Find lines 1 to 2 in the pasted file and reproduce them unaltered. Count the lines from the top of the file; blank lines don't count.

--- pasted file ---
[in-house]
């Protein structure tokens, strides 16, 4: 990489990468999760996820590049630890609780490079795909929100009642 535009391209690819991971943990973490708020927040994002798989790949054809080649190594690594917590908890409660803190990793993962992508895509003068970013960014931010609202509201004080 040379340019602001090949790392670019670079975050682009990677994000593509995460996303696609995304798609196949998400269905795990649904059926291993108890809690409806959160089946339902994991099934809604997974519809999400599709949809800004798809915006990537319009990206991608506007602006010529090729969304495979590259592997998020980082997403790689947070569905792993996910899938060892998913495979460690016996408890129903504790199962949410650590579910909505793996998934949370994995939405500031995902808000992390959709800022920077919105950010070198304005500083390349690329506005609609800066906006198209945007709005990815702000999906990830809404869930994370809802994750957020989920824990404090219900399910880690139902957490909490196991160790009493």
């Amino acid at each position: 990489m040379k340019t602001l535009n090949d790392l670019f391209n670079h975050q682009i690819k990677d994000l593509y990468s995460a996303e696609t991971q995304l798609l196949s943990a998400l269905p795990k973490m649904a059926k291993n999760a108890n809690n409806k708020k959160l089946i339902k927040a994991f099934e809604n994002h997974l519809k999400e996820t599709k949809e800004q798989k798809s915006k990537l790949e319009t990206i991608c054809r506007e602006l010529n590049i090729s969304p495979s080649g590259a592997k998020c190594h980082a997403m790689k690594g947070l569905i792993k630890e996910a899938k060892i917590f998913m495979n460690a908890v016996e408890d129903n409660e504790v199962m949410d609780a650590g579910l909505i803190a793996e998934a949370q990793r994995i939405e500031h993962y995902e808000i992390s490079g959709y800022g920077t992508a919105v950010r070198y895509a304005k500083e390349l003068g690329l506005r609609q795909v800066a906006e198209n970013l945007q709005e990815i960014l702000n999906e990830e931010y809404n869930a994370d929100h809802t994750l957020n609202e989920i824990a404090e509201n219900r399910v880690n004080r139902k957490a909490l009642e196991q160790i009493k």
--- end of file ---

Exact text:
[in-house]
């Protein structure tokens, strides 16, 4: 990489990468999760996820590049630890609780490079795909929100009642 535009391209690819991971943990973490708020927040994002798989790949054809080649190594690594917590908890409660803190990793993962992508895509003068970013960014931010609202509201004080 040379340019602001090949790392670019670079975050682009990677994000593509995460996303696609995304798609196949998400269905795990649904059926291993108890809690409806959160089946339902994991099934809604997974519809999400599709949809800004798809915006990537319009990206991608506007602006010529090729969304495979590259592997998020980082997403790689947070569905792993996910899938060892998913495979460690016996408890129903504790199962949410650590579910909505793996998934949370994995939405500031995902808000992390959709800022920077919105950010070198304005500083390349690329506005609609800066906006198209945007709005990815702000999906990830809404869930994370809802994750957020989920824990404090219900399910880690139902957490909490196991160790009493």